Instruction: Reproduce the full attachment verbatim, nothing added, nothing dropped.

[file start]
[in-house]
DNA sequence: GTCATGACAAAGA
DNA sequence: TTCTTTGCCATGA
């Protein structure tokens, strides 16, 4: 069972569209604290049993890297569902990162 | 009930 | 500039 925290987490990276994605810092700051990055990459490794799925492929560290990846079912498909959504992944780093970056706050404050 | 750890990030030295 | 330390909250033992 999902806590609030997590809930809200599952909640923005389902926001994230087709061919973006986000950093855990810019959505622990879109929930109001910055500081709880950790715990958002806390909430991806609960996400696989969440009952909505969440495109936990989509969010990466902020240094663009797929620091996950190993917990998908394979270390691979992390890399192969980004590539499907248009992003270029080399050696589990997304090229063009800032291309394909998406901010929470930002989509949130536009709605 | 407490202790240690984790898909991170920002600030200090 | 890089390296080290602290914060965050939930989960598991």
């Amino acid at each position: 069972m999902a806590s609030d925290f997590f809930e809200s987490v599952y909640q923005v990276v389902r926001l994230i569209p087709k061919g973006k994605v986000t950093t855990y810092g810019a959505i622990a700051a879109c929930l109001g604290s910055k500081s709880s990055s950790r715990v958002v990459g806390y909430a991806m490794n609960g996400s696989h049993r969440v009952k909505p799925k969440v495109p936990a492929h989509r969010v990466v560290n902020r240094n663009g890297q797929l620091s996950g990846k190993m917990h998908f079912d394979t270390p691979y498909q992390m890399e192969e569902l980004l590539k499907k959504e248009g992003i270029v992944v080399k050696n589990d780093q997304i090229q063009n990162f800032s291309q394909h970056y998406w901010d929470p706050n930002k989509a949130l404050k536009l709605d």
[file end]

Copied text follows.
[in-house]
DNA sequence: GTCATGACAAAGA
DNA sequence: TTCTTTGCCATGA
């Protein structure tokens, strides 16, 4: 069972569209604290049993890297569902990162 | 009930 | 500039 925290987490990276994605810092700051990055990459490794799925492929560290990846079912498909959504992944780093970056706050404050 | 750890990030030295 | 330390909250033992 999902806590609030997590809930809200599952909640923005389902926001994230087709061919973006986000950093855990810019959505622990879109929930109001910055500081709880950790715990958002806390909430991806609960996400696989969440009952909505969440495109936990989509969010990466902020240094663009797929620091996950190993917990998908394979270390691979992390890399192969980004590539499907248009992003270029080399050696589990997304090229063009800032291309394909998406901010929470930002989509949130536009709605 | 407490202790240690984790898909991170920002600030200090 | 890089390296080290602290914060965050939930989960598991």
């Amino acid at each position: 069972m999902a806590s609030d925290f997590f809930e809200s987490v599952y909640q923005v990276v389902r926001l994230i569209p087709k061919g973006k994605v986000t950093t855990y810092g810019a959505i622990a700051a879109c929930l109001g604290s910055k500081s709880s990055s950790r715990v958002v990459g806390y909430a991806m490794n609960g996400s696989h049993r969440v009952k909505p799925k969440v495109p936990a492929h989509r969010v990466v560290n902020r240094n663009g890297q797929l620091s996950g990846k190993m917990h998908f079912d394979t270390p691979y498909q992390m890399e192969e569902l980004l590539k499907k959504e248009g992003i270029v992944v080399k050696n589990d780093q997304i090229q063009n990162f800032s291309q394909h970056y998406w901010d929470p706050n930002k989509a949130l404050k536009l709605d």